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Competitive Advantage of Common Sense, The: Using the Power You Already Have

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Competitive Advantage of Common Sense, The: Using the Power You Already Have

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Description

  • Copyright 2003
  • Pages: 160
  • Edition: 1st
  • eBook (Watermarked)
  • ISBN-10: 0-13-151725-2
  • ISBN-13: 978-0-13-151725-7

This is the eBook version of the printed book. If the print book includes a CD-ROM, this content is not included within the eBook version.

Life doesn't have to be so complicated - and neither does business. In The Competitive Advantage of Common Sense, leading project management consultant Fergus O'Connell identifies seven "common sense" principles for supercharging your effectiveness. O'Connell unearths simple root causes underlying the most challenging business problems - and equally simple solutions. From project estimating to working with technical specialists, improving meetings to reducing interruptions, this book offers an arsenal of practical ideas for managers in any business environment.

Sample Content

Table of Contents



Preface.


Acknowledgments.


Introduction.


1. Many Things Are Simple.

Questions. Answers. Scores. The Idea. The Problem of Overly Complex. The Design of Computer Systems. Tool. Examples. Example 1: Running a Successful Business. Example 2: Marketing. Example 3: Lateral Thinking. So What Should You Do? References.



2. Know What You're Trying to Do.

Questions. Answers. Scores. The Idea. Tools. Understand What You're Trying to Do. Know If What You're Trying to Do Is What Everyone Wants. Know If What You're Trying to Do Has Changed. Visualization. Examples. Example 4: Figuring Out What You've Been Asked to Do. Example 5: Meetings (Part 1). Example 6: Setting Goals. Example 7: Looking for Simple Causes. So What Should You Do? References.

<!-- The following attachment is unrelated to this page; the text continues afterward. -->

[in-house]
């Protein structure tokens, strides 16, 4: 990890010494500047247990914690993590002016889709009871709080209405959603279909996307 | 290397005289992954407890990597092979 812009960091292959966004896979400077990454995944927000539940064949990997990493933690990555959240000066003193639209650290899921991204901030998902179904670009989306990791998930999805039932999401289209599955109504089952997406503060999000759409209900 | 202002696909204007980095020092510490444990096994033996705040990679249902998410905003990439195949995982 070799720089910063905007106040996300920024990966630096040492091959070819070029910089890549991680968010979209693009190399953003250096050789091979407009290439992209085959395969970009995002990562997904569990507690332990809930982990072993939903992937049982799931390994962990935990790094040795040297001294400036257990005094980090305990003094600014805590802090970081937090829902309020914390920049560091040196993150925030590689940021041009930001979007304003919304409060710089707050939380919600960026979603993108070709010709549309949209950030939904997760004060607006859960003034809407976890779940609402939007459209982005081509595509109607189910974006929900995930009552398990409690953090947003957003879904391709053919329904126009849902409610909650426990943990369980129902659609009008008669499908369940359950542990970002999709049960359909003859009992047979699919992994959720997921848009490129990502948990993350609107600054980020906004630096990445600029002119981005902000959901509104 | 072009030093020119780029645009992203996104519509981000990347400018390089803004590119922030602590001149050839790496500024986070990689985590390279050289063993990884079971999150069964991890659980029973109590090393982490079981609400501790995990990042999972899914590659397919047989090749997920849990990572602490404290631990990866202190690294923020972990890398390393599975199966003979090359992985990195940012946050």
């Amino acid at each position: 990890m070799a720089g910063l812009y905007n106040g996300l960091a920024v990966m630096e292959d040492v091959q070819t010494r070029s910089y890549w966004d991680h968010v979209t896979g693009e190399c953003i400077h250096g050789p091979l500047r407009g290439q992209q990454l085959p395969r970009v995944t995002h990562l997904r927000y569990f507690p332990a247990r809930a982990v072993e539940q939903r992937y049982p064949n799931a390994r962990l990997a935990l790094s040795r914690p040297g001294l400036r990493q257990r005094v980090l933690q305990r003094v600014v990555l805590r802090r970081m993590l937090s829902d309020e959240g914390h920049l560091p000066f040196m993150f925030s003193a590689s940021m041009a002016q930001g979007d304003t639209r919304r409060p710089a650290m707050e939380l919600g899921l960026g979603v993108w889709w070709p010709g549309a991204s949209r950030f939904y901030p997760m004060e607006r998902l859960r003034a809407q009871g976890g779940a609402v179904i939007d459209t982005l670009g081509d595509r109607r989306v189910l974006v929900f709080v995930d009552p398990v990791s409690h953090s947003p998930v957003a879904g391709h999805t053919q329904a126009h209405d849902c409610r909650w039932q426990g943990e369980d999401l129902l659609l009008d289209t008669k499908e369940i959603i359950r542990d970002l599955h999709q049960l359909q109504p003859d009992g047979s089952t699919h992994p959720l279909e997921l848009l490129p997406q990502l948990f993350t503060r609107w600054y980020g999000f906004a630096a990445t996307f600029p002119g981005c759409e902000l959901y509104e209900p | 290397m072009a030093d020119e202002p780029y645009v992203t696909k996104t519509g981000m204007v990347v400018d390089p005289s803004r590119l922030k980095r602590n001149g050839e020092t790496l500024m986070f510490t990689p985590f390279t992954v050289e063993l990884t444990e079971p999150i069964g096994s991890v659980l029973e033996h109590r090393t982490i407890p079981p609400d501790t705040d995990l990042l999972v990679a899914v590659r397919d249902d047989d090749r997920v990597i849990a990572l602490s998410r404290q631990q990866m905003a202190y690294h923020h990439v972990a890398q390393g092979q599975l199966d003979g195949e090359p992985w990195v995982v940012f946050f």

3. There Is Always a Sequence of Events.

Questions. Answers. Scores. The Idea. Tools. Make the Journey in Your Head. Do It in as Much Detail as Possible. Use Knowledge and Assumptions. Count the Bricks in the Wall. There Always Has to be Another Way. Record What Actually Happens. Look for Connections. Examples. Example 8: Estimating. Example 9: Meetings (Part 2). Example 10: Dealing with Lots of Things and Prioritizing. Example 11: Speeding Things Up. Example 12: Dealing with Specialists. Example 13: Problem Solving. Example 14: Discussions That Lead Nowhere. So What Should You Do? References.



4. Things Don't Get Done If People Don't Do Them.

Questions. Answers. Scores. The Idea. Tools. Make Sure Every Job Has Somebody to Do It. Dance Cards. Maximizing the Strengths of the Team. The Strip Board. Examples. Example 15: Getting a Life (Part 1). Example 16: Getting a Life (Part 2). Example 17: Aligning Goals or Objectives. Example 18: Ensuring a Project or Endeavor Gets Done. Example 19: Ensuring That Your Organization Delivers on Its Commitments. Example 20: Coping with Interruptions. Example 21: Managing in Recessionary Times. So What Should You Do? References.



5. Things Rarely Turn Out As Expected.

Questions. Answers. Scores. The Idea. Tools. Contingency. Risk Management. Examples. Example 22: Getting Your Way with the Boss. Example 23: Risk Analysis for a Company's Business Plan. So What Should You Do? References.



6. Things Either Are or They Aren't.

Questions. Answers. Scores. The Idea. Tools. How Are We Doing? Are Things Better or Worse? Examples. Example 24: Monitoring Progress. Example 25: Reducing Stress (Part 1). Example 26: Reducing Stress (Part 2). Example 27: Problem Solving Revisited. So What Should You Do? References.



7. Look at Things from Others' Points of View.

Questions. Answers. Scores. The Idea. Tools. Put Yourself in Their Shoes. Maximize the Win Conditions of the Stakeholders. Examples. Example 28: Meetings Revisited. Example 29: Doing the Right Project. Example 30: Status Reporting. Example 31: Marketing Revisited. Example 32: Planning and Executing a Project. Example 33: Common-Sense Time Management. Example 34: More Stress-Management Techniques. Example 35: Assessing Things-Projects and Project Plans. Example 36: Seeing Versus Noticing. Example 37: Mind Mapping Common Sense. Example 38: Gut Feel. Example 39: Build a Fast-Growing Company. Example 40: Negotiation. Example 41: Presentations. Example 42: Common-Sense Selling. So What Should You Do? References.



Afterword.


Bibliography.


Index.

Updates

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